Rob: You make it sound so logical, but I, you can also see it, it really is kind of a steady sort of building block path to progress. Now, one thing that strikes me, particularly when you're talking about startups, a challenge that some agencies have when they work with startups is client selection. Because you have to essentially find clients that you can help, but also are financially solvent enough to not leave you hanging with open invoices. How do you think about process of choosing the right risks when it comes to clients?
Rahul: Yeah, it's a fascinating question. There's a few dimensions to the answer. So, I'd say as a general rule, what I've learned is my sweet spot is just pre-Series A to just post-Series B. And the reason for that is that the organizations have the financial resources to invest in marketing and to pay me, but it beautifully aligns with their motivation to grow. They've they need to show aggressive growth as they, in order to land financing, or if they've just landed financing, they need to show their investors that it was worth it, that they can grow at the pace that they originally promised. So that's my sweet spot when it comes to . . .
Rob: Okay. Have they typically raised seed money or have bootstrapped their way to some measure of viability at that point?
Rahul: Yes. Yes. So, it's either that, or the founders themselves have means either due to a previous success, the discipline of saving, or family means.
Rob: I see. And so, it definitely makes sense that somebody who's pre-Series A, you know, they're looking for that edge. They're looking to come into that fundraise with all of their advantages and with articulation of their differentiation and that's always an investor conversation, is what makes you different. And so, I can certainly see, you probably are plumbing some words into some investor decks along your way,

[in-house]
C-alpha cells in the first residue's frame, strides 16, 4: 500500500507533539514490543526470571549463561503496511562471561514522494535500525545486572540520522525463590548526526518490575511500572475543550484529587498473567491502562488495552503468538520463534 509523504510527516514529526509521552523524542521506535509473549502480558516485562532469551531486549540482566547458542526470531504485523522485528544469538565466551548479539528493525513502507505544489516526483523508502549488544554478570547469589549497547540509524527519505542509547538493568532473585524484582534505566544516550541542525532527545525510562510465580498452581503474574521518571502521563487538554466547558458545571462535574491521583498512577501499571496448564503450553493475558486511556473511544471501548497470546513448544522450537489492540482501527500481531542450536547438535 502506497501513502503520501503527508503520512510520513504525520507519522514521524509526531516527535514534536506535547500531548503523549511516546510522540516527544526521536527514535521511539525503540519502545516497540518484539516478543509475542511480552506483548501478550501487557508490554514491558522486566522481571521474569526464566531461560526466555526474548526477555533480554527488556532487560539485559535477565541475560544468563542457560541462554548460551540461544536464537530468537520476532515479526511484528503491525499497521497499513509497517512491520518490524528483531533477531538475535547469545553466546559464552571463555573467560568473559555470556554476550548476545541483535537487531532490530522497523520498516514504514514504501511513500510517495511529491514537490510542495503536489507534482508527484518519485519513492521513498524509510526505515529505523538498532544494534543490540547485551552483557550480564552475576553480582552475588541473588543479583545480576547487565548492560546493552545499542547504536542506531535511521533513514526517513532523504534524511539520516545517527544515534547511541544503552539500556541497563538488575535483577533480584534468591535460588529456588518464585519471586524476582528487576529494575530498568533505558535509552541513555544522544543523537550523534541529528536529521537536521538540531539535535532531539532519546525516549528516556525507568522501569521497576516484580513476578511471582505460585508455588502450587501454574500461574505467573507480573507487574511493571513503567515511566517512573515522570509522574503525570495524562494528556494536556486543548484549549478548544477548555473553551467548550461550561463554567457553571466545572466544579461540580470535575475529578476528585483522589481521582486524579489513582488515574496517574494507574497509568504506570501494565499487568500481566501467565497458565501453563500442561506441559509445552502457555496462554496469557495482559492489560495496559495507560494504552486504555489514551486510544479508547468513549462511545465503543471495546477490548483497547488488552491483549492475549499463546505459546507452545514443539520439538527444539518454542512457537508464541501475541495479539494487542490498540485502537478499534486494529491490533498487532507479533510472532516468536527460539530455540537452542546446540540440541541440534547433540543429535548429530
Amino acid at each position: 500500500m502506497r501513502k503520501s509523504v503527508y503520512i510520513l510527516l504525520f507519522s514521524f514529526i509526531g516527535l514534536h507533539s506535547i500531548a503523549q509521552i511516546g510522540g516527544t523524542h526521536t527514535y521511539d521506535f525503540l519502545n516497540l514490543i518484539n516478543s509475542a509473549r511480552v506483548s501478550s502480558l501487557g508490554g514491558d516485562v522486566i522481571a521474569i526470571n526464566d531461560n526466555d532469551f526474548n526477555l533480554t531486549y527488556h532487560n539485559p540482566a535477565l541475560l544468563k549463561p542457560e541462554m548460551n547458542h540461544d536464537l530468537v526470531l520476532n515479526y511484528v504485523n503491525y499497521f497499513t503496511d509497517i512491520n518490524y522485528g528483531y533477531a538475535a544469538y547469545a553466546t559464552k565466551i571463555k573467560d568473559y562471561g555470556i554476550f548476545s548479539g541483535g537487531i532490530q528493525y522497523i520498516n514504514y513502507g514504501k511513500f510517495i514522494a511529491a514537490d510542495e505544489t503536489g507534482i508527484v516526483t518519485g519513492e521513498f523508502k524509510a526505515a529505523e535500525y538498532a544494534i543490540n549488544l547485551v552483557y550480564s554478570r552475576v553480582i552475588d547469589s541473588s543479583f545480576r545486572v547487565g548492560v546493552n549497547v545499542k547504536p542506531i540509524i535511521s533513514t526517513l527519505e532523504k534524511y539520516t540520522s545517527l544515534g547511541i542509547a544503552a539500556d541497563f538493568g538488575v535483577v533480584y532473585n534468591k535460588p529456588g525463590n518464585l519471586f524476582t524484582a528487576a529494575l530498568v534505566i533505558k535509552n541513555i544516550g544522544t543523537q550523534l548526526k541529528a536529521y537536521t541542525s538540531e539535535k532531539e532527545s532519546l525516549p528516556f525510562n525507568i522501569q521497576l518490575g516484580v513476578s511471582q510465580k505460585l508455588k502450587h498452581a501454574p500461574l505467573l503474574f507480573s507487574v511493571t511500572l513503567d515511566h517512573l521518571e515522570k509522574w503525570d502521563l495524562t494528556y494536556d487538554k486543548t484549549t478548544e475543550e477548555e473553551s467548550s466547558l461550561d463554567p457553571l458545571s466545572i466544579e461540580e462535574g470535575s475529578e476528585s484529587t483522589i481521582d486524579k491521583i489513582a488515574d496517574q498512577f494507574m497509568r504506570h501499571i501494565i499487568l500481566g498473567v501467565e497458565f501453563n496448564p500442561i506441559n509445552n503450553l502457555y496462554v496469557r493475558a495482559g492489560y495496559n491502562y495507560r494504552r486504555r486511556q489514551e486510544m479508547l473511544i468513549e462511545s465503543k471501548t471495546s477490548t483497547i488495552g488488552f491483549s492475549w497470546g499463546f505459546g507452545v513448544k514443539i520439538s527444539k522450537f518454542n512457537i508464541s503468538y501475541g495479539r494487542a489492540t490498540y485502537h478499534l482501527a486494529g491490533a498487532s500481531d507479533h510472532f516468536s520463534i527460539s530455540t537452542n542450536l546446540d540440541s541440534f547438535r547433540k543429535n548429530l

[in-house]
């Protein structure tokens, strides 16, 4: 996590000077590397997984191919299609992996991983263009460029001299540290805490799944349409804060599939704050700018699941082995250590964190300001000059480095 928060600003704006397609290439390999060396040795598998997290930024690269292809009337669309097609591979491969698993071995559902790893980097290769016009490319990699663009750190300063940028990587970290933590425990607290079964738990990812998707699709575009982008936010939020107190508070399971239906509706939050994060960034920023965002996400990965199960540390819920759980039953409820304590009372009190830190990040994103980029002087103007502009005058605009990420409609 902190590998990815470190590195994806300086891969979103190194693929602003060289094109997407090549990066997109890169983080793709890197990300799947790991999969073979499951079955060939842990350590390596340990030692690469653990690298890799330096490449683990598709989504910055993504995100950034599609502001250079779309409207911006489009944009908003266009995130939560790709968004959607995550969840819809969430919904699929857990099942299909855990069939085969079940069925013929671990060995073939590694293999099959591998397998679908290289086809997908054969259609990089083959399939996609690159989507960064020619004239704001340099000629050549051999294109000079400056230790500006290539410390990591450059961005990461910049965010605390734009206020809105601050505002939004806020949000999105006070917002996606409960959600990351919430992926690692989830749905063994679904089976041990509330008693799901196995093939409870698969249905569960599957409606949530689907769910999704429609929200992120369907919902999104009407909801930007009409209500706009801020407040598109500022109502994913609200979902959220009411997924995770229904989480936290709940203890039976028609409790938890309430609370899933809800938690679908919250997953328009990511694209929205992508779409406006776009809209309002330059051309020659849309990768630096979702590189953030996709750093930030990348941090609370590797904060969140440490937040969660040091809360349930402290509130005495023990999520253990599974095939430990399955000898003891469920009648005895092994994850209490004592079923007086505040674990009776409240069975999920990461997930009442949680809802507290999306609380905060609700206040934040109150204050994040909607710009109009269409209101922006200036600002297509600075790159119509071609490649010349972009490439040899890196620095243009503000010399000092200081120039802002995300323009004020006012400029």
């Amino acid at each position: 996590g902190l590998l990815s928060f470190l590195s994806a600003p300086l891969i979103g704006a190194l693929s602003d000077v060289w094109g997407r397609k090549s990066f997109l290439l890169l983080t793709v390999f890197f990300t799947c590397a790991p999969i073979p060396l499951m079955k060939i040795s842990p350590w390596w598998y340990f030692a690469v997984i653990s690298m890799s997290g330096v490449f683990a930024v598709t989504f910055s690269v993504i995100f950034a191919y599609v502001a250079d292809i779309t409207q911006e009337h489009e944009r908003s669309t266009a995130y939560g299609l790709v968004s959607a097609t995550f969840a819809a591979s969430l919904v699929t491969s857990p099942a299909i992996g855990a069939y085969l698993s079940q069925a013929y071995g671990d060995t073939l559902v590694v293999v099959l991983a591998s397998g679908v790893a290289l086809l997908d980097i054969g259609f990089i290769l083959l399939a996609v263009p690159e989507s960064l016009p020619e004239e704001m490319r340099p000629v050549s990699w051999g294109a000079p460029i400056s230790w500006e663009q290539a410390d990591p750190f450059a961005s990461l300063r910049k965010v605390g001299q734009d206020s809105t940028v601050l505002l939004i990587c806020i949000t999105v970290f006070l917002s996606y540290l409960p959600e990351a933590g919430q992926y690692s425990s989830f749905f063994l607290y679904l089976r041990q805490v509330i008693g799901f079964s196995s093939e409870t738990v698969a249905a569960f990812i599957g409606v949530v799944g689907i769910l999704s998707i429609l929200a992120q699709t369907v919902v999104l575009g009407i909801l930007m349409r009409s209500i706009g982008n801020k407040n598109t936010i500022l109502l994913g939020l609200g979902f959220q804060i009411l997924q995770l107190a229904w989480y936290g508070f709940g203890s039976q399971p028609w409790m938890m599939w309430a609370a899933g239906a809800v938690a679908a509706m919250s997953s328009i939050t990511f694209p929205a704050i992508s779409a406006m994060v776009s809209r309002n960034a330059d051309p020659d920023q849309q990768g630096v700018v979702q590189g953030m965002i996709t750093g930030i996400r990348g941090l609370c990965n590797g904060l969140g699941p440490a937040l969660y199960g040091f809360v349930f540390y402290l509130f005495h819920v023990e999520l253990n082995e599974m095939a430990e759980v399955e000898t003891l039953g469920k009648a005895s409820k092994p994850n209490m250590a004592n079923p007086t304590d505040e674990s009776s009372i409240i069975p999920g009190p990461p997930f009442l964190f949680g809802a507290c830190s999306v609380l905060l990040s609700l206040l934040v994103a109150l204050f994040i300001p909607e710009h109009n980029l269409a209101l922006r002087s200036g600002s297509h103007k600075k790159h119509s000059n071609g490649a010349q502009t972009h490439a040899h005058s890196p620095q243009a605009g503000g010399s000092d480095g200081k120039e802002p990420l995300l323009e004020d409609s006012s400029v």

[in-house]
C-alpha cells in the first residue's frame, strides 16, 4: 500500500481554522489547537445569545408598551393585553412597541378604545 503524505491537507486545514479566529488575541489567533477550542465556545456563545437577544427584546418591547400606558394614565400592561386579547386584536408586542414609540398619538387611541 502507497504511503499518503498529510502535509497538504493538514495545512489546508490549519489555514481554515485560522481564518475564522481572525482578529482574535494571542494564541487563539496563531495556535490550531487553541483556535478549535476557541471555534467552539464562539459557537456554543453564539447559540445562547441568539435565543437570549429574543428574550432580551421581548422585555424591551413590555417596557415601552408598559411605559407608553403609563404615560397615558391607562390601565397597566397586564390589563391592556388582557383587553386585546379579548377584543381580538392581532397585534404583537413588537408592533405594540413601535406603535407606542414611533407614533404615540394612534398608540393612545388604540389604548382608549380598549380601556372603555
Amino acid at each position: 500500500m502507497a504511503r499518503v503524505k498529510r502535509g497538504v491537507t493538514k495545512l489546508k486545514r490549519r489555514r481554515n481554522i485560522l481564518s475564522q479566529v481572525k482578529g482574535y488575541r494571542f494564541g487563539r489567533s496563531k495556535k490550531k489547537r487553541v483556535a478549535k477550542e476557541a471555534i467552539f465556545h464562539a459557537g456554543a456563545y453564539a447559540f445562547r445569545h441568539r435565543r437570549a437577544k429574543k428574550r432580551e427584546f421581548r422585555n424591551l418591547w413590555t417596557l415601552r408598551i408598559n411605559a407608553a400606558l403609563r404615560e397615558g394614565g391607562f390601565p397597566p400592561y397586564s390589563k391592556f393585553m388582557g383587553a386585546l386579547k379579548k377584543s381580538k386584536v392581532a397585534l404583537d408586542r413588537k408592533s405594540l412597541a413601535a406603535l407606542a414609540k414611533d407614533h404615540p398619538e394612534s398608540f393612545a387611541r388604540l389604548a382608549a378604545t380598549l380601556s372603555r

Rahul: 100%. Yeah. I've pitched X so far for the startups that I engage with, and it's been amazing to even join them alongside those pitches to help close financing.
Rob: And how do you think about customer acquisition in this way? Because it seems to me that startups are, they kind of show up, they get some degree of success. Sometimes they disappear there. It's not like targeting a Fortune 500 firm, everybody knows where Coca-Cola is and how to find them. You may have to navigate the organization to get there, but it seems to me that startups right around as they're getting to your sweet spot can be a little bit hard to find even. How are you finding these businesses?
Rahul: So, fortunately it's all referral based. There's no active prospecting, it is just word-of-mouth, because I think when you start to see a startup do well, many people ask, well, how the heck did that happen? Right. Where did these guys come from and what drove their growth? And when I'm associated with that story and whether it's helping in a minor way or in a major way – that helps generate more client work.
Rob: Got it. Rahul, you've been at this for a little bit now, what are some lessons you've learned in building 5&Vine that you might do a little bit differently if you were starting over from scratch today?